Mount Adams South Route / 亞當斯山南路線

  • Reading time:5 mins read

Mount Adams marked the start of my climbing season. Through researching, I discovered the South Spur route. But it wasn’t at all technical as I thought. I read through trip reports by solo climbers. So I knew I could tackle it on my own.

Kodak moment on Mount Adams
Kodak moment on Mount Adams

See more trip photos here.

Mount Adams at a Glance

Access: Cold Springs Campground
Round Trip: 16 miles
Elevation Range: 5600′-12276′
Gear: helmet, crampons, ice ax
GPS Track: available

Mount Adams Climb

It was a long, five-hour drive from Seattle. So I didn’t get to Cold Springs Campground until late at night. Then I slept for four hours in the car. The next morning, I started walking earlier and made my way up to Lunch Counter.

It had been cloudy along the way. So I began to question the sunny forecast. But as I went higher, the clouds slowly dissipated. Then the false summit, aka Pikers Peak, came into full view.

See more trip photos here.

Attitude Sickness

The first time I experienced altitude sickness was on the way up to Camp Muir. But back then, I didn’t know what it was until after the trip. My Mount Rainier trip is coming up next weekend. So I hoped to use this trip to acclimate.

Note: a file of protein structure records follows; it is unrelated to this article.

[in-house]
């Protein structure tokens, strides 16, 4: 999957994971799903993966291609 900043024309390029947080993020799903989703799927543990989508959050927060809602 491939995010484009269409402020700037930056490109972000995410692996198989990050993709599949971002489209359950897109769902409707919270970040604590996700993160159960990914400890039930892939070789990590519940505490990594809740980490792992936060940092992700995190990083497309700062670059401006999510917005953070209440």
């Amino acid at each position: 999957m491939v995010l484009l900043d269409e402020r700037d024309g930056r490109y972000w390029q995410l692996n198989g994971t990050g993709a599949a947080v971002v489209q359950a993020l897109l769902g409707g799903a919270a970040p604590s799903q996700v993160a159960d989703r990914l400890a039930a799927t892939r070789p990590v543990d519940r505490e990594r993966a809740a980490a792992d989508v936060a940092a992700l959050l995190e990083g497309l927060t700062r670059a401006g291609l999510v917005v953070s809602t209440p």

But just as I had feared, I started having headaches right below Lunch Counter. It was around 10k elevation, like at Camp Muir. Soon afterward, I began to feel nausea. So that made the next 2000′ climb rather brutal.

See more trip photos here.

Resting at the Foot of Pikers Peak

After coming up the steep section, I then rested below Pikers Peak. There I was able to get some water and food in me finally. Meanwhile, I talked to a few skiers as they came down. Then after half an hour, I felt anew!

The rest of the way up to the summit seemed long. But now that I felt 100% better, I was able to focus better. Note to self: “Drink lots of water and eat before and during a big climb!”

See more trip photos here.

Mount Adams Summit Plus Views

Holy cow! The views up here had exceeded my expectations a hundredfold! I could virtually see every single volcano in the Cascades. So there was Mount Hood, Mount Bachelor, Mount Saint Helens, and, of course, Mount Rainier!

Unfortunately, clouds had covered Mount Rainier and Mount Saint Helens most of the time. So I couldn’t get a good look at the mountains. But I managed to photograph them when the clouds dissipated momentarily.

See more trip photos here.


Mount Adams was my fourth volcano and the second where I was alone on the summit. On the way down, I finally experienced the thrill of glissading through the steep section. It turned out to be an excellent and memorable trip!

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